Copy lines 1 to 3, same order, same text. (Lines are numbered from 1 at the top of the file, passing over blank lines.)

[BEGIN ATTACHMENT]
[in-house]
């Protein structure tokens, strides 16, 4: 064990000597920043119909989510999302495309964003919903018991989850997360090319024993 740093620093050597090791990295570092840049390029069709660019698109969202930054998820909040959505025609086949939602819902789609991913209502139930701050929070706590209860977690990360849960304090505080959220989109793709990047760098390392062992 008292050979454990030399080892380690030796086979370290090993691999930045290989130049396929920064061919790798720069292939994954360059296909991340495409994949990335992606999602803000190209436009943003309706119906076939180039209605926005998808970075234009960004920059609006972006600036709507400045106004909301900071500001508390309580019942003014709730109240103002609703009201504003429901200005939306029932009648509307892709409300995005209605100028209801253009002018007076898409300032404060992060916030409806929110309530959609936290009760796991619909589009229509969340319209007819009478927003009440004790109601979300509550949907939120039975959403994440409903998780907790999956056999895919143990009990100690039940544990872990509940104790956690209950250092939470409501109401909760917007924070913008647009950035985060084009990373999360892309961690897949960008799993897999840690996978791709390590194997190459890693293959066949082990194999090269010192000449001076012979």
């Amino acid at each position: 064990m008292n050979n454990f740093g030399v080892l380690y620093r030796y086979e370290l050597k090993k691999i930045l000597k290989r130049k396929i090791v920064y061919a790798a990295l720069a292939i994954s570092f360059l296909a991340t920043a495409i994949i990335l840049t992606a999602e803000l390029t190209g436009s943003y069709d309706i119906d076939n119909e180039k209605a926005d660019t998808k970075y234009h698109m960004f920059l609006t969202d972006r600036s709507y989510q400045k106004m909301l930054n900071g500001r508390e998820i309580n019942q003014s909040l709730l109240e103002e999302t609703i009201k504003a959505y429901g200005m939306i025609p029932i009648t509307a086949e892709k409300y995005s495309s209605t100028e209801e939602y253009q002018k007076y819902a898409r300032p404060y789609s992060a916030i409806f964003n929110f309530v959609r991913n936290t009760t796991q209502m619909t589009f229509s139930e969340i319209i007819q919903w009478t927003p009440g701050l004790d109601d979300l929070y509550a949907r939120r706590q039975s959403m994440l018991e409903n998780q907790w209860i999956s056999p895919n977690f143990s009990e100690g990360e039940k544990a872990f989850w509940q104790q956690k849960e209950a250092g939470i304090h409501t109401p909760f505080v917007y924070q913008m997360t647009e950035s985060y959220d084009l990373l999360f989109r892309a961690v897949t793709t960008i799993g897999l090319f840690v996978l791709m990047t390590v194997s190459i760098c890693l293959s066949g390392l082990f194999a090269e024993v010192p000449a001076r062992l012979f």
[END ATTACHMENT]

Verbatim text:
[in-house]
């Protein structure tokens, strides 16, 4: 064990000597920043119909989510999302495309964003919903018991989850997360090319024993 740093620093050597090791990295570092840049390029069709660019698109969202930054998820909040959505025609086949939602819902789609991913209502139930701050929070706590209860977690990360849960304090505080959220989109793709990047760098390392062992 008292050979454990030399080892380690030796086979370290090993691999930045290989130049396929920064061919790798720069292939994954360059296909991340495409994949990335992606999602803000190209436009943003309706119906076939180039209605926005998808970075234009960004920059609006972006600036709507400045106004909301900071500001508390309580019942003014709730109240103002609703009201504003429901200005939306029932009648509307892709409300995005209605100028209801253009002018007076898409300032404060992060916030409806929110309530959609936290009760796991619909589009229509969340319209007819009478927003009440004790109601979300509550949907939120039975959403994440409903998780907790999956056999895919143990009990100690039940544990872990509940104790956690209950250092939470409501109401909760917007924070913008647009950035985060084009990373999360892309961690897949960008799993897999840690996978791709390590194997190459890693293959066949082990194999090269010192000449001076012979």
């Amino acid at each position: 064990m008292n050979n454990f740093g030399v080892l380690y620093r030796y086979e370290l050597k090993k691999i930045l000597k290989r130049k396929i090791v920064y061919a790798a990295l720069a292939i994954s570092f360059l296909a991340t920043a495409i994949i990335l840049t992606a999602e803000l390029t190209g436009s943003y069709d309706i119906d076939n119909e180039k209605a926005d660019t998808k970075y234009h698109m960004f920059l609006t969202d972006r600036s709507y989510q400045k106004m909301l930054n900071g500001r508390e998820i309580n019942q003014s909040l709730l109240e103002e999302t609703i009201k504003a959505y429901g200005m939306i025609p029932i009648t509307a086949e892709k409300y995005s495309s209605t100028e209801e939602y253009q002018k007076y819902a898409r300032p404060y789609s992060a916030i409806f964003n929110f309530v959609r991913n936290t009760t796991q209502m619909t589009f229509s139930e969340i319209i007819q919903w009478t927003p009440g701050l004790d109601d979300l929070y509550a949907r939120r706590q039975s959403m994440l018991e409903n998780q907790w209860i999956s056999p895919n977690f143990s009990e100690g990360e039940k544990a872990f989850w509940q104790q956690k849960e209950a250092g939470i304090h409501t109401p909760f505080v917007y924070q913008m997360t647009e950035s985060y959220d084009l990373l999360f989109r892309a961690v897949t793709t960008i799993g897999l090319f840690v996978l791709m990047t390590v194997s190459i760098c890693l293959s066949g390392l082990f194999a090269e024993v010192p000449a001076r062992l012979f």